For years, the fact has been that individuals have been getting married less frequently and less quickly. For many, marriage is an excuse to throw a fancy party. In itself, it is seen as old-fashioned. Indeed, in this day and age, there is no need to affirm your relationship by getting married. However, many individuals who embark on cohabitation without marriage fail to grasp the ramifications if they were to break up at some point. In such an event, what about children and financial support to be provided, for instance?

In this article, I explain the possible perils of unmarried cohabitation and also inform you about the role of a notary in mitigating these risks.


Unmarried cohabitation

An increasing number of individuals are opting to cohabit without being married. The traditional practice of getting married first and then moving in together has been undergoing a shift for several years. When entering into a marriage or registered partnership, it is possible to make arrangements regarding the course of action in case of separation. Such arrangements are usually included in prenuptial agreements or partnership agreements.


However, if you choose to live together without marriage, you must make these arrangements separately in a cohabitation agreement if you wish to establish such provisions. A notary can assist you in creating this agreement to ensure that no aspect is overlooked in this regard.


Parental rights and child custody

Particularly when children are residing in the household, it is crucial to establish proper arrangements. Did you know, for instance, that parents who are married or in a registered partnership automatically acquire parental authority over their child after birth, and a family relationship is automatically established? However, this is not the case in unmarried cohabitation. In such instances, the mother of the child born out of wedlock automatically assumes custody and becomes the sole legal parent. The other parent must first acknowledge the child to establish a legal relationship and attain legal parenthood. This acknowledgment can be made both before and after the birth. Forming a legal bond with the child means that the parent and child become each other's heirs. Consequently, in the event of either of their deaths, they will have a share in the inheritance.


Aside from legal parenthood, it is also important to attain custody over the child. Custody entails having a say in medical treatments and participating in decisions concerning the choice of school, for instance. In short, it deals with every matter relating to the upbringing of underage children.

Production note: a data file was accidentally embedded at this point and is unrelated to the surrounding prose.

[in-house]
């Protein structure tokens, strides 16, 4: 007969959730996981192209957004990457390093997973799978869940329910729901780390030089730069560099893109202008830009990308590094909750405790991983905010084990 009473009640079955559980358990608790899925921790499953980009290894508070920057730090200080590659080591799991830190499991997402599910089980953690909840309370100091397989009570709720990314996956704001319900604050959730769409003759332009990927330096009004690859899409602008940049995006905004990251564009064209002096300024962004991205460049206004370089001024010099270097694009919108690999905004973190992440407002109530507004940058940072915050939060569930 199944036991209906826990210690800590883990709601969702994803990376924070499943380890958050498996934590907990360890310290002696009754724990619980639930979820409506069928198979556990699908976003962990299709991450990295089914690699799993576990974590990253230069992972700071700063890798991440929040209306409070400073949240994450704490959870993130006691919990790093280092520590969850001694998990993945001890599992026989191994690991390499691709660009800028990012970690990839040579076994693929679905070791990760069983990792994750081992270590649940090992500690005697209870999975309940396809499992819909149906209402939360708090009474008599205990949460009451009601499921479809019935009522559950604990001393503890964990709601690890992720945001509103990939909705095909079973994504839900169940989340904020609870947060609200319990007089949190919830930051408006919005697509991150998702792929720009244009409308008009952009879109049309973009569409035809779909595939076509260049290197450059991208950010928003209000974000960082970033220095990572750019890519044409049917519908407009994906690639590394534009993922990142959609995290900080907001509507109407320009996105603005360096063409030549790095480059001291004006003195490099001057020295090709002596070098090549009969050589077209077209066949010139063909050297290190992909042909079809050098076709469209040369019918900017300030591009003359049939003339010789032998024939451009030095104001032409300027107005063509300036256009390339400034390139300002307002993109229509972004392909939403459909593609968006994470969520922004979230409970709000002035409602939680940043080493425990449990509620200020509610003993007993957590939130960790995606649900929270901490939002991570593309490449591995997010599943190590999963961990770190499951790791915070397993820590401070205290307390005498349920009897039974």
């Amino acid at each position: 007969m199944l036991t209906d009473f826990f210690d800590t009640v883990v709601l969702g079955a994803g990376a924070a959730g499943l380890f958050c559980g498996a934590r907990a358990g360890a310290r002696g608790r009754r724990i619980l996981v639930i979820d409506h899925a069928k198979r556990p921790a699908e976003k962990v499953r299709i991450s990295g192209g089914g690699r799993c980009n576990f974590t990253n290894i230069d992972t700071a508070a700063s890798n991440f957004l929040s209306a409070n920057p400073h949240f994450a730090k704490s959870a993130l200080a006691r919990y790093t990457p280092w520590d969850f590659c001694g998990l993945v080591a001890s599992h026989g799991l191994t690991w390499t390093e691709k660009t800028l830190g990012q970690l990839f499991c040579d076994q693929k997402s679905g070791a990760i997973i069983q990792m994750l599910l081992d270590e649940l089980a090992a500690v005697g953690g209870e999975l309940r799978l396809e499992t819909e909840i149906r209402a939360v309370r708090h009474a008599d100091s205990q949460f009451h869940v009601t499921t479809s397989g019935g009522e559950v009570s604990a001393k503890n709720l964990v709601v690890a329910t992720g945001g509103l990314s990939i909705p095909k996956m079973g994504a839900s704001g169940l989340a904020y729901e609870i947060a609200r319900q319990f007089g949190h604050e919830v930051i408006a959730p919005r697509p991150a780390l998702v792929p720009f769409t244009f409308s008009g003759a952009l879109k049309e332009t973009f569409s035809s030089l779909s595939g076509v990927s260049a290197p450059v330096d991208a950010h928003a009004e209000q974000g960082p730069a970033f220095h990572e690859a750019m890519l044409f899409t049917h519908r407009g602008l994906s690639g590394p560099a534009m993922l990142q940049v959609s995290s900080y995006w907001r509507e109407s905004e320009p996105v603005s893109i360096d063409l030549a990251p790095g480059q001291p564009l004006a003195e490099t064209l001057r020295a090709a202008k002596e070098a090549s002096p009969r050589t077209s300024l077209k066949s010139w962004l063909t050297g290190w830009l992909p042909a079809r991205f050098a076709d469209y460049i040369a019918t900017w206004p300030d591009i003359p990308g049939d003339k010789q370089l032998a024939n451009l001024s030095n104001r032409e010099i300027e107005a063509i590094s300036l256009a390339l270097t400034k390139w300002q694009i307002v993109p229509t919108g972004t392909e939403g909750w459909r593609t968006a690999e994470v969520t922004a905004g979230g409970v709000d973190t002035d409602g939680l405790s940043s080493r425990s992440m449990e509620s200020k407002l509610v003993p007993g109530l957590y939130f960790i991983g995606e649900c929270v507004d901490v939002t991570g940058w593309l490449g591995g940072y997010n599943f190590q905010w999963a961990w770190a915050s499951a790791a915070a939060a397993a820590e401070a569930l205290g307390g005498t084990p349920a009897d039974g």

As of January 1st 2023, unmarried and unregistered partners are automatically granted joint parental custody with the birth mother. This happens when they acknowledge their parenthood over their child. They no longer have to apply for joint custody with the mother at the court.


Partner alimony

The issued described above are already two matters that need to be separately addressed in the case of unmarried cohabitation. However, even if there are no children involved, cohabitating without marriage can have detrimental consequences if the decision to separate is made. For instance, partners without a marriage or registered partnership are not automatically financially responsible for each other. This implies that there is no obligation for partner alimony at the end of the relationship. This can have significant consequences if there is a difference in income.


It is important to note that this does not apply to child support. If parents decide to separate and legal parenthood over the child is acknowledged, child support is determined in the same manner as it would be in the case of a divorce between spouses.


As unmarried cohabitants, you are not each other's heirs. If you do not make arrangements for this, Dutch inheritance law states that the statutory heirs of the deceased partner (usually the parents and/or siblings) inherit the deceased partner's property. As an unmarried and unregistered partner, you have no claim to anything. Therefore, if you are living unmarried with the person who passes away, you will not only lose your partner as a result of this, but possibly also the roof over your head.


Contact us for expert legal advice.


In conclusion, it is wise to leave matters relating to your cohabitation in safe hands. This does not merely apply to the situation in which you have children. Childless couples also have to think about preparing for the worst, especially if either one of the partners passes away during cohabitation.


Contact us to discuss which measures should be taken by you.




AUTHOR: Joep Ertem LL.M.
Deputy civil law notary at Westport Notarissen

He can be contacted at:
Tel: +31(0) 6 82 05 77 80